8th Street opened on January 31, 2011 as a one station southern extension. The station is located in southern Bayonne just three-quarters of a mile from the entrance to the pedestrian sidewalk of the Bayonne Bridge. This makes it an easy walk from the station to Staten Island. A great undiscovered (you'll run into maybe two people) urban walk (2 total miles, mostly on the bridge) is taking the HBLR down here to 8th Street, walking over the Bayonne Bridge, taking the bus (S46 or S44) back to the Staten Island Ferry (and going for a ride on the Staten Island Railway as well). Perhaps one day the HBLR will be extended over the Bayonne Bridge and provide a new interstate connection. There is one MTA bus route (it required a change in the legislation to allow it to operate), the S89 that began service in September 2007 over the Bayonne Bridge that connects the Hudson-Bergen Light Rail to Staten Island (during rush hours only). It connects to the 34th Street HBLR station not 8th Street because that station has a large bus loop and direct access to Route 440, the road the Bayonne Bridge carries across. 8th Street is directly parallel to Route 440.
The extension from 22nd Street is a single grade separated track on a mostly elevated new concrete railway viaduct, alongside an existing freight rail branch that includes passing above a railroad yard north of the station. The extension is also single tracked (the only place on the HBLR that is single tracked) that poses operational constraints. During rush hours (in both directions) there are a number of trains that originate or terminate at 22 Street because of the single track.
The station itself is also elevated on a concrete viaduct and has two tracks. The switch onto the single track visible just north of the station. The terminal tracks continue on their elevated viaducts beyond the station, enough to provide temporary storage of a train of two LRVs on each track. The station is alongside an elevated freight track and the elevated Route 440 that is the access road to the Bayonne Bridge. These tracks have a single island platform. This platform is like all the others with a single, normal HBLR teal colored gable roofed canopy in the middle of the platform. The opaque glass windscreen in the middle of the canopy is colored white and yellow. This is part of Silver Stain and Light by Trevor Wilson. The northern end of the platform is a series of lampposts (and platform signs that seem taller then other stations), has an 'emergency pillar' and a staircase down to track level signed 'Area of Refuge' surrounded by a fence. The barriers along the edge of the tracks an elevated structure are not entirely your standard chain link fence, portions are squares of translucent glass.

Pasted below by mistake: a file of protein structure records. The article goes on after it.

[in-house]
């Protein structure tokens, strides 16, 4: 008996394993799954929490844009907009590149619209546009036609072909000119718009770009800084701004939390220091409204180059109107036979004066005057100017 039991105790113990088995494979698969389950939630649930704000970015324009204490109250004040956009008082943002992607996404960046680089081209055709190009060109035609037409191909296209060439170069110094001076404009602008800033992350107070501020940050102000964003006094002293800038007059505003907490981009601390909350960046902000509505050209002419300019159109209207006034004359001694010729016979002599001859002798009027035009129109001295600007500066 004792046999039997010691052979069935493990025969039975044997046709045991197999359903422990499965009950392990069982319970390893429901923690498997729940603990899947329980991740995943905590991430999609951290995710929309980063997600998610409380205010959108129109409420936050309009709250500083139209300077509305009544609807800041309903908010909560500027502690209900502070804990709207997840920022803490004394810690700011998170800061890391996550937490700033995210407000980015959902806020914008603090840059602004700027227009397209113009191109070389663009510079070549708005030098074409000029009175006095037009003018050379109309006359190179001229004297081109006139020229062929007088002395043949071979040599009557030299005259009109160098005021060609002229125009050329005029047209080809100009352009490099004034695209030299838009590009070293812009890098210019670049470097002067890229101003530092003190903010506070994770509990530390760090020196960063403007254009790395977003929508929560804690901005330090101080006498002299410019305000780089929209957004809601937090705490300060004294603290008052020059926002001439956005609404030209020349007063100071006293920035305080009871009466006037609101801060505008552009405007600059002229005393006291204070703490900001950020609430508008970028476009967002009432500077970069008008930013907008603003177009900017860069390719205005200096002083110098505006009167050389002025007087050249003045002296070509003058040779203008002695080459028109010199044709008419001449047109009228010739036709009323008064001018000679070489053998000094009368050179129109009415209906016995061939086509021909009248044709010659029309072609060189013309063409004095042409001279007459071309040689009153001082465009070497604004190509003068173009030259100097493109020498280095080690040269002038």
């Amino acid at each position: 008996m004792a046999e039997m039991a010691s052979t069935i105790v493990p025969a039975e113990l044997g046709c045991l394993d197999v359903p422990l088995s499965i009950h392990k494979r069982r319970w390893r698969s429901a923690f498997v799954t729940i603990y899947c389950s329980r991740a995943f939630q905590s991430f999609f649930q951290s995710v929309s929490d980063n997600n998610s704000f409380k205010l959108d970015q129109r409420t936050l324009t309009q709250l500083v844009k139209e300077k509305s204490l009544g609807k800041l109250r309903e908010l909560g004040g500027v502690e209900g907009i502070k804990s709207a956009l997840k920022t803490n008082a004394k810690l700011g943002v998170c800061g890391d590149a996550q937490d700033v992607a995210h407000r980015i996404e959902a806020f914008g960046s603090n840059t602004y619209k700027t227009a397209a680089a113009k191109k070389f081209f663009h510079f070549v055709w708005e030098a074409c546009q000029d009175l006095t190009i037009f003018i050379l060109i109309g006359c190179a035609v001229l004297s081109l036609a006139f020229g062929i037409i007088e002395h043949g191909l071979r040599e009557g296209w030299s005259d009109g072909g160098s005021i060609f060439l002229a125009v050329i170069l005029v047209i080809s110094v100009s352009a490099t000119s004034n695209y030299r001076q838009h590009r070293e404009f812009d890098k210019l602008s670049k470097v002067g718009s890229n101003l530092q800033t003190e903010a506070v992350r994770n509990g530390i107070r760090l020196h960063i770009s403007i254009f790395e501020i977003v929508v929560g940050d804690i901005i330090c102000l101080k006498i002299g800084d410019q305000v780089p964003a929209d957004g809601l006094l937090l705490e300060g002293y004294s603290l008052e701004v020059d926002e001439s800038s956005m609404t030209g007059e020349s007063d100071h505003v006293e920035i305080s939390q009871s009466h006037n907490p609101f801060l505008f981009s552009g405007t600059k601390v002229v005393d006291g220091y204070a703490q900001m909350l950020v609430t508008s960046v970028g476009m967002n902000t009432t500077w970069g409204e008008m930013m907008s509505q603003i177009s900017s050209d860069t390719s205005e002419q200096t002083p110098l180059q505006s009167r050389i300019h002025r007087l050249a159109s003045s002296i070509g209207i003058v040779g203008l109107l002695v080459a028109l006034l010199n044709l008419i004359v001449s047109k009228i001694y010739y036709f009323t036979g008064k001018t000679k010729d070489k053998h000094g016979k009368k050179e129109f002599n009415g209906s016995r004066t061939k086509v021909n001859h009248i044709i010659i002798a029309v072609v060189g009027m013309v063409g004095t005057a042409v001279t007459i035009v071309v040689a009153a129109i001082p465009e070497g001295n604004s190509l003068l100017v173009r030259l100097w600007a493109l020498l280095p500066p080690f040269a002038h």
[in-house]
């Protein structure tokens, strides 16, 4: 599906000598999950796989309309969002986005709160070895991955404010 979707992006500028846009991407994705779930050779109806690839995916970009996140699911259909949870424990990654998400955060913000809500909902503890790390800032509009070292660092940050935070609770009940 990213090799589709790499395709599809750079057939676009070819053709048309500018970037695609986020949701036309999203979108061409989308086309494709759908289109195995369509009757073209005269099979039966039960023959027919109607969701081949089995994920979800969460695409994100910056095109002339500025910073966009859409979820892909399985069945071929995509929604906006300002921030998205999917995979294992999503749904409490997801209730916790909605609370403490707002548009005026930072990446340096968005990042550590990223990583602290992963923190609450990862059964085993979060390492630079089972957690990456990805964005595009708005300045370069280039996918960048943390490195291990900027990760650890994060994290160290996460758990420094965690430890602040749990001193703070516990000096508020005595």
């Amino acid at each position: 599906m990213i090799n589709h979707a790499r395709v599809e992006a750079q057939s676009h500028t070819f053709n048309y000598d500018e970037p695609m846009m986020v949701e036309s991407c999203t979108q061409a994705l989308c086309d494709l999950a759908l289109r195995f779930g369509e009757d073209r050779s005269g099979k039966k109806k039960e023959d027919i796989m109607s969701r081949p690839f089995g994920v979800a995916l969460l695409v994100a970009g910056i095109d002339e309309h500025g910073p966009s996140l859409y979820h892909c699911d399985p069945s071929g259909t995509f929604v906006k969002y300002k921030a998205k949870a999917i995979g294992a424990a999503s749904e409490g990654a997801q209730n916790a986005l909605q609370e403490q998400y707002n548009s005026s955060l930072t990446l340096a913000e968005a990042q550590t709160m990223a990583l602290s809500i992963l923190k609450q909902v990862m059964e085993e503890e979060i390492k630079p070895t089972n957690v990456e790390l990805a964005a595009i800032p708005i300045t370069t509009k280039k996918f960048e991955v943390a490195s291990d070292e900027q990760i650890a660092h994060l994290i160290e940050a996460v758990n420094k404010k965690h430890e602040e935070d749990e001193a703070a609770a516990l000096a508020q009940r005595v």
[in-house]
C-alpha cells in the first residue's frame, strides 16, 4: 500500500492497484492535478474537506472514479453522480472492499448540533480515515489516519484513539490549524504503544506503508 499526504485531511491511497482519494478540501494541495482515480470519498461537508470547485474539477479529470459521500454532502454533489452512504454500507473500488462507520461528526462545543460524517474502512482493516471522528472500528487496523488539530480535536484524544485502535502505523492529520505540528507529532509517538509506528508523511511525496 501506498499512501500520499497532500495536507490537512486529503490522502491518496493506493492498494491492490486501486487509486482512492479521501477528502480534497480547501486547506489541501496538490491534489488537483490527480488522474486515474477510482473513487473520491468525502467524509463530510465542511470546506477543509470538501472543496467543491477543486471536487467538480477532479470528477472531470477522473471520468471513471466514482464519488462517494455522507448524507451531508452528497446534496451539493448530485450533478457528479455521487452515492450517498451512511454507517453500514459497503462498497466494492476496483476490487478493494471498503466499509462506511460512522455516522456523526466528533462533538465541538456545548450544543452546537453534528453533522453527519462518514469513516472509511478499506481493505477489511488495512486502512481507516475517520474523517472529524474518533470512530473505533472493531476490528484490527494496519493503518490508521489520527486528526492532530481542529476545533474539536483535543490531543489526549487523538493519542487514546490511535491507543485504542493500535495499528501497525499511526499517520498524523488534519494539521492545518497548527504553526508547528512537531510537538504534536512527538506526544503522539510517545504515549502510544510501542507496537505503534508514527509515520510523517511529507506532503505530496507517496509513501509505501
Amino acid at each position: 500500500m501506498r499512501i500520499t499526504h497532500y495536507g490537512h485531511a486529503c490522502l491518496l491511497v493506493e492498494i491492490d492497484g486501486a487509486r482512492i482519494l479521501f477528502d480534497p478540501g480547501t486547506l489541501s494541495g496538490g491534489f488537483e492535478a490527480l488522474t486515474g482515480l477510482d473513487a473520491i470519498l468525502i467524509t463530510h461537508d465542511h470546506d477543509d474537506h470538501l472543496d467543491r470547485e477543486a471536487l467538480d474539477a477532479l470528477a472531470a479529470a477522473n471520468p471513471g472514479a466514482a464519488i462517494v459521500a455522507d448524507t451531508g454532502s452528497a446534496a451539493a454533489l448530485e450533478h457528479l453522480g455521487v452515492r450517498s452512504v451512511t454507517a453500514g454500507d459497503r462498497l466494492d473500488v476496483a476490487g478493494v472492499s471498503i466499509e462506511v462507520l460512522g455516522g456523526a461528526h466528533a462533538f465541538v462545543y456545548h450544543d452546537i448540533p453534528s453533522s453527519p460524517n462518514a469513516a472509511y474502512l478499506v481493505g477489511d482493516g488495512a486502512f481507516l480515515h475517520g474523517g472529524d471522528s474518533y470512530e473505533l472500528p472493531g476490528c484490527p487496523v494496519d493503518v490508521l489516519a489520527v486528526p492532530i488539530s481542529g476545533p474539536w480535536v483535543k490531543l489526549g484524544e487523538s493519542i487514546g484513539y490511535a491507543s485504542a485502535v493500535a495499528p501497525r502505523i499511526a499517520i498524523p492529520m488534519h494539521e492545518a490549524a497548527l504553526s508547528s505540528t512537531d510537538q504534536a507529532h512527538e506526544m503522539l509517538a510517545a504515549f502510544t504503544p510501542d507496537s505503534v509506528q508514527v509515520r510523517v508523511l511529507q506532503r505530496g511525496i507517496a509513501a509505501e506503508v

To leave the platform passengers cross over at a pedestrian grade crossing over the north track at the Jersey City-bound end of the platform. This leads into the modern station. It is an open air building that houses the single staircase and elevator down to street level. This building is brand new but tries to evoke the original CNJ Bergen Point Station that this station is at the same location as. The building has arched entry ways, stone walls, and a tall gabled roof. The elevator shaft is disguised as a short steeple. Passengers leaving the platform first reach a bench beneath a sign that says 'waiting area' beneath the eaves of the building. Then they have the choice of a staircase or single elevator down to street level. The interior walls are decorated in a large mural Bayonne: Port of Homes and Industry by Richard Haas, the medium is Keim paint on cement. At street level the TVMs are on the first floor beneath a wing of the station's non-enclosed building. A few steps and a ramp continue down from the station to street level at Robert J. Burrows Plaza. There is a main, wide plaza lined with HBLR black double lampposts and redbrick pavers. It leads down West 8th Street and is parallel to Avenue C (just west of the walkway) that crosses directly beneath the station platform. There is a small parking area turnoff from 8th Street just east of the station entrance. This parking area is a simply for passenger pick-up and drop-off with parking spaces labeled for 15 minute parking only. In the plaza, between the parking area and 8th Street itself is a stainless steel sculpture of what resemble gears by Tom Nussbaum.
Last Updated: 20 February, 2013